Forgiveness does not require the offender to apologize or ask for your forgiveness. In some instances, the offender is quite unrepentant and would keep offending if given the chance. It is much simpler to forgive a person who asks sincerely for it; it is far more difficult to forgive a person who refuses to accept responsibility, is not contrite, and who even blames you for “causing it in the first place.”

Forgiveness is all about you. Not about them.

When we are on the receiving end of a verbal, emotional, or even physical offense, there is a lot of negative emotion tied to it. We will likely become angry and may harbor feelings of resentment, hurt, or even hatred towards the offender. And rightly so. These emotions are quite normal responses to being hurt. They tend to be powerful and are supported by natural desires for revenge or justice. When we are slighted, we are tied negatively to the offense and the offender. We may think about it frequently, almost obsessively. In psychology, this is referred to as rumination. We may reach out to others in order to validate our anger, or we may turn inward and try to find a reason why we deserved such treatment. The more frequently we ruminate, the strong our tie is to the offense. That tie becomes thick and heavy, like a rusted metal chain which binds us. The longer we ruminate, the more we feed negative emotions. And in the end, we are what we eat.

If we feed negativity, it will grow within us. If it grows, it will eventually spill out into other parts of our lives, impacting our mood, our relationships, and our health. The chain we carry binds us to the offense. As we move throughout our day, we are reminded about it continually with each step, reliving the moment and continuing to feed our anger, animosity, and other negative emotions associated with the offense. The weight of such a burden can be almost overwhelming.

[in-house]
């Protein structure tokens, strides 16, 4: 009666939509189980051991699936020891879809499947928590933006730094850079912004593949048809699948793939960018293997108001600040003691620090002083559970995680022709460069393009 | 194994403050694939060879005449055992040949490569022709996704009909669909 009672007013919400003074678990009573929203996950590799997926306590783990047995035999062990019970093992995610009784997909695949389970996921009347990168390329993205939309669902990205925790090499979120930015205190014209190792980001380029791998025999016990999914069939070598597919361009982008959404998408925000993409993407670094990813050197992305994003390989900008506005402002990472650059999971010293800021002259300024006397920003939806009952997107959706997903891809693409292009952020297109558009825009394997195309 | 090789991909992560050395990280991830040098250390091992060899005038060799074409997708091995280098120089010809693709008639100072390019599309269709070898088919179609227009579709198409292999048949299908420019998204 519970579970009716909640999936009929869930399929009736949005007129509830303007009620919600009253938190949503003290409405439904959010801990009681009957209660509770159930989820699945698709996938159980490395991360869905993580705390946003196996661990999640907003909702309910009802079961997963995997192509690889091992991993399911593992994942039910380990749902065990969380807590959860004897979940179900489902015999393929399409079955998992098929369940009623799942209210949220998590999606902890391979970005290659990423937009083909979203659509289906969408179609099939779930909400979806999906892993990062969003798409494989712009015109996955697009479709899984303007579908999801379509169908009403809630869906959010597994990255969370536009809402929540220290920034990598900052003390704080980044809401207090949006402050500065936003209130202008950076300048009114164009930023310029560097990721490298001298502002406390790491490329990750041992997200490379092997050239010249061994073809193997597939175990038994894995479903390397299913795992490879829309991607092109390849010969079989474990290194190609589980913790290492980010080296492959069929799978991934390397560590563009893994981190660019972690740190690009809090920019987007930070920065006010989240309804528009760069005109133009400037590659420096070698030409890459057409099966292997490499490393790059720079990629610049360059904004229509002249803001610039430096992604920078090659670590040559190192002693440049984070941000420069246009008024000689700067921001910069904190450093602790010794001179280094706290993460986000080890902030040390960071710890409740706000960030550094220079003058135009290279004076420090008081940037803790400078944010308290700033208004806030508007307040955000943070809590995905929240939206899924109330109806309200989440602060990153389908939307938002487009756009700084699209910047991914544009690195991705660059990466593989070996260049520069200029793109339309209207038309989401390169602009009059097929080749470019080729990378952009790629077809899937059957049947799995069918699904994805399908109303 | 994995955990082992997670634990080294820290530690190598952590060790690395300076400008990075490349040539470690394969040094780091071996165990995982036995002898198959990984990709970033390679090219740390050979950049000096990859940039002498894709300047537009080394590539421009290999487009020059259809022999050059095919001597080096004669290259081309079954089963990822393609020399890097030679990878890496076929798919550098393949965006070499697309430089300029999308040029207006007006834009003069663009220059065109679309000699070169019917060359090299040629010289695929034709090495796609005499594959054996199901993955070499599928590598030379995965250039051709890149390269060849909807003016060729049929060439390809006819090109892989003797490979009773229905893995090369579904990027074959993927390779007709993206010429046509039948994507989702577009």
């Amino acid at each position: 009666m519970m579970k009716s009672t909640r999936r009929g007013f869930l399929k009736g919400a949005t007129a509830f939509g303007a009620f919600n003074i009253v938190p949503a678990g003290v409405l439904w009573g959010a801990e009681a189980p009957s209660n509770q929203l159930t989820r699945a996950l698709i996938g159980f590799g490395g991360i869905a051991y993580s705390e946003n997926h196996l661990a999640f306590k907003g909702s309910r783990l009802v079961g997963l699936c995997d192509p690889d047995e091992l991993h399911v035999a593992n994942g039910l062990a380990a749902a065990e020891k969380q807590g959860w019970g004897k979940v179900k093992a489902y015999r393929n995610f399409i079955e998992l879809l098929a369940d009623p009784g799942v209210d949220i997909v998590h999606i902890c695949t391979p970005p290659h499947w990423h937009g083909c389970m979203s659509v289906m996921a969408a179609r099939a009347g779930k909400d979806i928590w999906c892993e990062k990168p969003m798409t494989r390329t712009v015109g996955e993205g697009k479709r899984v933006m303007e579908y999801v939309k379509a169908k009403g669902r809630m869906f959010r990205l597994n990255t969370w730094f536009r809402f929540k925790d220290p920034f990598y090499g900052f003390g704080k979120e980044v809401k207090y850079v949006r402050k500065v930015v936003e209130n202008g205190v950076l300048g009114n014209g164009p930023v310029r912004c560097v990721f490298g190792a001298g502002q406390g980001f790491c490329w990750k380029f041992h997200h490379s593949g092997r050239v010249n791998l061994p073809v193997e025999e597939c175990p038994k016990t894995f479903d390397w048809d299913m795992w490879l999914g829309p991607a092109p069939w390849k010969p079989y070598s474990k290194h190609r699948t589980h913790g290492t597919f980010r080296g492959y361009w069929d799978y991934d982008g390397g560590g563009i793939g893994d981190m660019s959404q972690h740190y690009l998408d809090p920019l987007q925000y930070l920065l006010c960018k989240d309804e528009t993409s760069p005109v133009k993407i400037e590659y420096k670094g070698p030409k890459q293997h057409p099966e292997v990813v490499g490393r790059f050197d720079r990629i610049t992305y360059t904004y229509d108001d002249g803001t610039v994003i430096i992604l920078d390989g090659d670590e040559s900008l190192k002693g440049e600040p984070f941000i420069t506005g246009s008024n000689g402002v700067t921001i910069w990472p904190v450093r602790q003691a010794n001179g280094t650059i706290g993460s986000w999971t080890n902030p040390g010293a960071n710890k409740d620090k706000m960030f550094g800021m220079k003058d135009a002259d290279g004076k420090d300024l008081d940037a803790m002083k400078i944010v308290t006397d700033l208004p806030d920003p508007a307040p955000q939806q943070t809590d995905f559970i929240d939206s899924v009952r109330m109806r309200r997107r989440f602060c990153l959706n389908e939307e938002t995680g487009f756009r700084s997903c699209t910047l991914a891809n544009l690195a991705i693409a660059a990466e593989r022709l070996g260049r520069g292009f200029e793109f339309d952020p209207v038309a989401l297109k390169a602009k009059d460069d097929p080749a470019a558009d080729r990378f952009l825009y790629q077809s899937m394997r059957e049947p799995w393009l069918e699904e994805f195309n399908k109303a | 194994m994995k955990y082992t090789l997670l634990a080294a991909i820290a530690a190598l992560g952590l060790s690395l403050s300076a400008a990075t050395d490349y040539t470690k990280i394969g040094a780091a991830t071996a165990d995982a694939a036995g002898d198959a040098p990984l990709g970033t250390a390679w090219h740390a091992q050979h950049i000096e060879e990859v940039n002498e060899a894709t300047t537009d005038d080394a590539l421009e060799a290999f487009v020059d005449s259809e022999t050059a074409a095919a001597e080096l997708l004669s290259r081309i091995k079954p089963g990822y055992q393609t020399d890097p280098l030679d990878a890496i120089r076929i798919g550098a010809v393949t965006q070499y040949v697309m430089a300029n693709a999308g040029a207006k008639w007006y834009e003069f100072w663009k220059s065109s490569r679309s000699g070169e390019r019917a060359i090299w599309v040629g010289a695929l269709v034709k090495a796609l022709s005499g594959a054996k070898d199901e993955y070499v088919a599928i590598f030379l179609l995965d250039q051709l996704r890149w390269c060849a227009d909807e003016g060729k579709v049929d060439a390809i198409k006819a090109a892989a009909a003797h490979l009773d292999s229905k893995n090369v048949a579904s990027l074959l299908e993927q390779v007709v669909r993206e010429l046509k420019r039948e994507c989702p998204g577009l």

This is where forgiveness can benefit us most. Remember, it is a process. Forgiveness includes defining the offending behavior. It entails examining all our emotions tied to the offense, bringing them to the surface to explore and process. This is the difficult part where many get stuck. Processing pain might require some assistance from someone else if you feel stuck. It is sometimes preferable to do such exploring in a safe environment with a therapist who can guide you through the process and help you make sense of the senseless.

This process may help you find that the chain which binds you to the offense is not fastened securely to your ankle or neck, locked and immovable. Upon closer examination, you may find the chain is held in your hand. You might be more affixed to the chain than the chain is affixed to you. Forgiveness, in its basic form, is about consciously deciding to release yourself from resentment and anger. It is a process which takes effort and strength and courage. When you are ready, you will be able to let the chain drop free from your hands. The burden of rumination replaced with peace. That peace is yours and is not contingent upon the offender at all. Forgiveness is for you, not anyone else.

Thankfully, we will likely never have to face the prospect of forgiving someone for killing a loved one like the young man from the story above. But even if this were the case, his example was inspiring in that it demonstrated the potential power for healing within us all. We have the keys to happiness within us. We have the keys to unlocking the chains which bind us.

As originally seen at JFS Orlando.